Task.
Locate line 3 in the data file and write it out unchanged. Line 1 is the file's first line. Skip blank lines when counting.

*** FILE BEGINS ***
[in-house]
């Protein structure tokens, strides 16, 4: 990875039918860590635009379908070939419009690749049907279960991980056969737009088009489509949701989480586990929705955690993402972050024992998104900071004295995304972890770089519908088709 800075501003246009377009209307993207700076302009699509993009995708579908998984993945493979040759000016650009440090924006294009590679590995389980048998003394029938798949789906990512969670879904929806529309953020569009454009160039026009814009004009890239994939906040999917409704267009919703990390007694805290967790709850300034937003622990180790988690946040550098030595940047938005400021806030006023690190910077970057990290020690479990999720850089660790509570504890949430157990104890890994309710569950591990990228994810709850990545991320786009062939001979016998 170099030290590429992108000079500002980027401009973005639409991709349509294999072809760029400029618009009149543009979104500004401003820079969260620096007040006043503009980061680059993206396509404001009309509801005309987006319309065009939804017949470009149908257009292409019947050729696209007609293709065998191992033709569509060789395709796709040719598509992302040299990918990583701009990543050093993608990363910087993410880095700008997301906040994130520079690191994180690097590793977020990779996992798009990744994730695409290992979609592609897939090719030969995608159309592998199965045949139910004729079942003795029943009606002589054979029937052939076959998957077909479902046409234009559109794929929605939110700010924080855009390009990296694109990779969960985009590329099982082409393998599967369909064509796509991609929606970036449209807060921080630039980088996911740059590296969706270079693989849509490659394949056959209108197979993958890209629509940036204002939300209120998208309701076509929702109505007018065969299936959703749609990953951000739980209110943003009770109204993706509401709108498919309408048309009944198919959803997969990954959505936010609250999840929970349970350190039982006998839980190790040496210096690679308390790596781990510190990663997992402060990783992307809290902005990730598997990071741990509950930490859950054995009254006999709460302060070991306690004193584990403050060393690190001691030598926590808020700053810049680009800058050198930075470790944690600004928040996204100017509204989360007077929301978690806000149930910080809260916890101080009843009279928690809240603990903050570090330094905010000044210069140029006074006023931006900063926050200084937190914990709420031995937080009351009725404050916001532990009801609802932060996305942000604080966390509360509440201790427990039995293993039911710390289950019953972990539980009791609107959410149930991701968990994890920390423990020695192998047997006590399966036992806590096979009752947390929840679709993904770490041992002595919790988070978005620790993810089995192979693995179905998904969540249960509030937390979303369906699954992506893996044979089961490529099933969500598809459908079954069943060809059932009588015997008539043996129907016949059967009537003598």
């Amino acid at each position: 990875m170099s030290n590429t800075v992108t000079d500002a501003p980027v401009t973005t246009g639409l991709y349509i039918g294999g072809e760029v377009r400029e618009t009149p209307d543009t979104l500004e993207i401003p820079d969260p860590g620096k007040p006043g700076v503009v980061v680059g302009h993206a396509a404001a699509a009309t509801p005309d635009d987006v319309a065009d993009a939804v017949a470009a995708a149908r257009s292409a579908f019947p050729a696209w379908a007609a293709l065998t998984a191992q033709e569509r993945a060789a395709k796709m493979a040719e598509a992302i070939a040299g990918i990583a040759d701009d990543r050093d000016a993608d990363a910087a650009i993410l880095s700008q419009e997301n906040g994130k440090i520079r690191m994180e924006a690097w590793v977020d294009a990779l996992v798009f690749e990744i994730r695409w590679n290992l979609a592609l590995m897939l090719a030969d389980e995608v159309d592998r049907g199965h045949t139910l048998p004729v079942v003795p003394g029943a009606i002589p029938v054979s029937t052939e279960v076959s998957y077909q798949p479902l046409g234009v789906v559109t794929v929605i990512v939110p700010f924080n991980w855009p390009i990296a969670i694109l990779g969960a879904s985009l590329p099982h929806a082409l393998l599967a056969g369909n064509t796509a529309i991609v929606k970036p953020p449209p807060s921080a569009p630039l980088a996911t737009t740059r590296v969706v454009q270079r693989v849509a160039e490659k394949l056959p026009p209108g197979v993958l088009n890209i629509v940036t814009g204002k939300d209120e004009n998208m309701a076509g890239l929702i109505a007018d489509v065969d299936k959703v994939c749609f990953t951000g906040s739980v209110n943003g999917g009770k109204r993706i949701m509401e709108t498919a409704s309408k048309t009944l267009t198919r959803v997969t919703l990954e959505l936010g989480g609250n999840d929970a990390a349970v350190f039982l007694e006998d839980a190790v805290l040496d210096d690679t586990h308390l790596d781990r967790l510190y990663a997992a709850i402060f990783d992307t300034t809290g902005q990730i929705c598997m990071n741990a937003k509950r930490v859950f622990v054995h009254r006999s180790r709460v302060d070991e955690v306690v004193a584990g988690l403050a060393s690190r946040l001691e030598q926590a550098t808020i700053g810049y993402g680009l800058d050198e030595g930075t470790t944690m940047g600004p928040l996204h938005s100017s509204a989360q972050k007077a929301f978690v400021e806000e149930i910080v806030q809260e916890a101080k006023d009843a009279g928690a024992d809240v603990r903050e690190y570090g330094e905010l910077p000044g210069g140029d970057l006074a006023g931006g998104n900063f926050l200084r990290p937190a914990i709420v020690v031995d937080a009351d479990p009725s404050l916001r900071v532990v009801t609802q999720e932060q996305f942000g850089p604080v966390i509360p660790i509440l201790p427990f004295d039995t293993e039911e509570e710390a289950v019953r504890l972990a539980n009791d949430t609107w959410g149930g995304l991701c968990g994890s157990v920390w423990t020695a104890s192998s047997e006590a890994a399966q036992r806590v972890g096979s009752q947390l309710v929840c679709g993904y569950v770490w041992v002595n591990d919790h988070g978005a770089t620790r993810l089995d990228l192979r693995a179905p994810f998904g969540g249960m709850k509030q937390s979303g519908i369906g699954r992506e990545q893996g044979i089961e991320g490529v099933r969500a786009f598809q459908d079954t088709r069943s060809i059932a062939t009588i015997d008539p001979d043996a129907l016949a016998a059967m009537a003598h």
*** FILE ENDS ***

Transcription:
């Amino acid at each position: 990875m170099s030290n590429t800075v992108t000079d500002a501003p980027v401009t973005t246009g639409l991709y349509i039918g294999g072809e760029v377009r400029e618009t009149p209307d543009t979104l500004e993207i401003p820079d969260p860590g620096k007040p006043g700076v503009v980061v680059g302009h993206a396509a404001a699509a009309t509801p005309d635009d987006v319309a065009d993009a939804v017949a470009a995708a149908r257009s292409a579908f019947p050729a696209w379908a007609a293709l065998t998984a191992q033709e569509r993945a060789a395709k796709m493979a040719e598509a992302i070939a040299g990918i990583a040759d701009d990543r050093d000016a993608d990363a910087a650009i993410l880095s700008q419009e997301n906040g994130k440090i520079r690191m994180e924006a690097w590793v977020d294009a990779l996992v798009f690749e990744i994730r695409w590679n290992l979609a592609l590995m897939l090719a030969d389980e995608v159309d592998r049907g199965h045949t139910l048998p004729v079942v003795p003394g029943a009606i002589p029938v054979s029937t052939e279960v076959s998957y077909q798949p479902l046409g234009v789906v559109t794929v929605i990512v939110p700010f924080n991980w855009p390009i990296a969670i694109l990779g969960a879904s985009l590329p099982h929806a082409l393998l599967a056969g369909n064509t796509a529309i991609v929606k970036p953020p449209p807060s921080a569009p630039l980088a996911t737009t740059r590296v969706v454009q270079r693989v849509a160039e490659k394949l056959p026009p209108g197979v993958l088009n890209i629509v940036t814009g204002k939300d209120e004009n998208m309701a076509g890239l929702i109505a007018d489509v065969d299936k959703v994939c749609f990953t951000g906040s739980v209110n943003g999917g009770k109204r993706i949701m509401e709108t498919a409704s309408k048309t009944l267009t198919r959803v997969t919703l990954e959505l936010g989480g609250n999840d929970a990390a349970v350190f039982l007694e006998d839980a190790v805290l040496d210096d690679t586990h308390l790596d781990r967790l510190y990663a997992a709850i402060f990783d992307t300034t809290g902005q990730i929705c598997m990071n741990a937003k509950r930490v859950f622990v054995h009254r006999s180790r709460v302060d070991e955690v306690v004193a584990g988690l403050a060393s690190r946040l001691e030598q926590a550098t808020i700053g810049y993402g680009l800058d050198e030595g930075t470790t944690m940047g600004p928040l996204h938005s100017s509204a989360q972050k007077a929301f978690v400021e806000e149930i910080v806030q809260e916890a101080k006023d009843a009279g928690a024992d809240v603990r903050e690190y570090g330094e905010l910077p000044g210069g140029d970057l006074a006023g931006g998104n900063f926050l200084r990290p937190a914990i709420v020690v031995d937080a009351d479990p009725s404050l916001r900071v532990v009801t609802q999720e932060q996305f942000g850089p604080v966390i509360p660790i509440l201790p427990f004295d039995t293993e039911e509570e710390a289950v019953r504890l972990a539980n009791d949430t609107w959410g149930g995304l991701c968990g994890s157990v920390w423990t020695a104890s192998s047997e006590a890994a399966q036992r806590v972890g096979s009752q947390l309710v929840c679709g993904y569950v770490w041992v002595n591990d919790h988070g978005a770089t620790r993810l089995d990228l192979r693995a179905p994810f998904g969540g249960m709850k509030q937390s979303g519908i369906g699954r992506e990545q893996g044979i089961e991320g490529v099933r969500a786009f598809q459908d079954t088709r069943s060809i059932a062939t009588i015997d008539p001979d043996a129907l016949a016998a059967m009537a003598h």